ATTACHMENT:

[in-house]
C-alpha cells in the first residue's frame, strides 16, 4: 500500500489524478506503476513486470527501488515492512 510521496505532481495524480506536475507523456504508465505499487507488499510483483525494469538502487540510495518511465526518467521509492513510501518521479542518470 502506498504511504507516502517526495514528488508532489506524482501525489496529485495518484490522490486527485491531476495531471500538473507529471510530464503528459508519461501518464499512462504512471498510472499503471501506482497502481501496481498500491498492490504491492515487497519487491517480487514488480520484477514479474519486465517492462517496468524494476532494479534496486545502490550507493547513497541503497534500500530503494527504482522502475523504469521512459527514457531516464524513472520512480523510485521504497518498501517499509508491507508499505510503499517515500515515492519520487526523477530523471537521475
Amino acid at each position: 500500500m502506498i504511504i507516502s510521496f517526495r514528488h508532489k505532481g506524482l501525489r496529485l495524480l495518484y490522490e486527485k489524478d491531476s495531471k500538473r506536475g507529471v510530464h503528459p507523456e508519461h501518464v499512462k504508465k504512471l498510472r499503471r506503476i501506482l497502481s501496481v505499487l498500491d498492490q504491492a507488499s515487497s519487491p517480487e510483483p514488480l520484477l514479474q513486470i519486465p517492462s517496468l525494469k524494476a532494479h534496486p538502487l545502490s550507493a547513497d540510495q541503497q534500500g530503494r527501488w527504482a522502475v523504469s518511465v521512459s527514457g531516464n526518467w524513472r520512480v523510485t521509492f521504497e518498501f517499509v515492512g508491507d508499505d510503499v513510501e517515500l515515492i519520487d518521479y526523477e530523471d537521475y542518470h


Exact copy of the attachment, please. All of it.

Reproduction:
[in-house]
C-alpha cells in the first residue's frame, strides 16, 4: 500500500489524478506503476513486470527501488515492512 510521496505532481495524480506536475507523456504508465505499487507488499510483483525494469538502487540510495518511465526518467521509492513510501518521479542518470 502506498504511504507516502517526495514528488508532489506524482501525489496529485495518484490522490486527485491531476495531471500538473507529471510530464503528459508519461501518464499512462504512471498510472499503471501506482497502481501496481498500491498492490504491492515487497519487491517480487514488480520484477514479474519486465517492462517496468524494476532494479534496486545502490550507493547513497541503497534500500530503494527504482522502475523504469521512459527514457531516464524513472520512480523510485521504497518498501517499509508491507508499505510503499517515500515515492519520487526523477530523471537521475
Amino acid at each position: 500500500m502506498i504511504i507516502s510521496f517526495r514528488h508532489k505532481g506524482l501525489r496529485l495524480l495518484y490522490e486527485k489524478d491531476s495531471k500538473r506536475g507529471v510530464h503528459p507523456e508519461h501518464v499512462k504508465k504512471l498510472r499503471r506503476i501506482l497502481s501496481v505499487l498500491d498492490q504491492a507488499s515487497s519487491p517480487e510483483p514488480l520484477l514479474q513486470i519486465p517492462s517496468l525494469k524494476a532494479h534496486p538502487l545502490s550507493a547513497d540510495q541503497q534500500g530503494r527501488w527504482a522502475v523504469s518511465v521512459s527514457g531516464n526518467w524513472r520512480v523510485t521509492f521504497e518498501f517499509v515492512g508491507d508499505d510503499v513510501e517515500l515515492i519520487d518521479y526523477e530523471d537521475y542518470h